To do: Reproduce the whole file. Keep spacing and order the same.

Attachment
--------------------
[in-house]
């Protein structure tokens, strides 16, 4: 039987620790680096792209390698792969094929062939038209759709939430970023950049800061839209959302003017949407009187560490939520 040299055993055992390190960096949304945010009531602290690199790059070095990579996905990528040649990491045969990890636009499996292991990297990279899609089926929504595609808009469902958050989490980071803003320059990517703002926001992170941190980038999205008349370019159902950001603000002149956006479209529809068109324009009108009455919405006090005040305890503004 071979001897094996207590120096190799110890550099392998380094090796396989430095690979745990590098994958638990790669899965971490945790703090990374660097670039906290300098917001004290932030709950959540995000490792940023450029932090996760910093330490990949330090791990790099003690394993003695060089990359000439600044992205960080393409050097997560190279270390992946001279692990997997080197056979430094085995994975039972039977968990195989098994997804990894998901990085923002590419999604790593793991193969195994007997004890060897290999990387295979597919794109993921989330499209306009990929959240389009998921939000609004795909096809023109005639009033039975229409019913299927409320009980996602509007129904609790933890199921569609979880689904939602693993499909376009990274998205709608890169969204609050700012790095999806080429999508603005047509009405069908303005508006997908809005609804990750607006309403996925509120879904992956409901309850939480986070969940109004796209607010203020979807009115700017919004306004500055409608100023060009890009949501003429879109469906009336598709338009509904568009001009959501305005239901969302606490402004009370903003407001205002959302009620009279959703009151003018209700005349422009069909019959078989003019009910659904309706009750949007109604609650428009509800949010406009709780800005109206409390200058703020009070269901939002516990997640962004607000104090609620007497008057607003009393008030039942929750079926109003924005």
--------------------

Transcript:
[in-house]
């Protein structure tokens, strides 16, 4: 039987620790680096792209390698792969094929062939038209759709939430970023950049800061839209959302003017949407009187560490939520 040299055993055992390190960096949304945010009531602290690199790059070095990579996905990528040649990491045969990890636009499996292991990297990279899609089926929504595609808009469902958050989490980071803003320059990517703002926001992170941190980038999205008349370019159902950001603000002149956006479209529809068109324009009108009455919405006090005040305890503004 071979001897094996207590120096190799110890550099392998380094090796396989430095690979745990590098994958638990790669899965971490945790703090990374660097670039906290300098917001004290932030709950959540995000490792940023450029932090996760910093330490990949330090791990790099003690394993003695060089990359000439600044992205960080393409050097997560190279270390992946001279692990997997080197056979430094085995994975039972039977968990195989098994997804990894998901990085923002590419999604790593793991193969195994007997004890060897290999990387295979597919794109993921989330499209306009990929959240389009998921939000609004795909096809023109005639009033039975229409019913299927409320009980996602509007129904609790933890199921569609979880689904939602693993499909376009990274998205709608890169969204609050700012790095999806080429999508603005047509009405069908303005508006997908809005609804990750607006309403996925509120879904992956409901309850939480986070969940109004796209607010203020979807009115700017919004306004500055409608100023060009890009949501003429879109469906009336598709338009509904568009001009959501305005239901969302606490402004009370903003407001205002959302009620009279959703009151003018209700005349422009069909019959078989003019009910659904309706009750949007109604609650428009509800949010406009709780800005109206409390200058703020009070269901939002516990997640962004607000104090609620007497008057607003009393008030039942929750079926109003924005």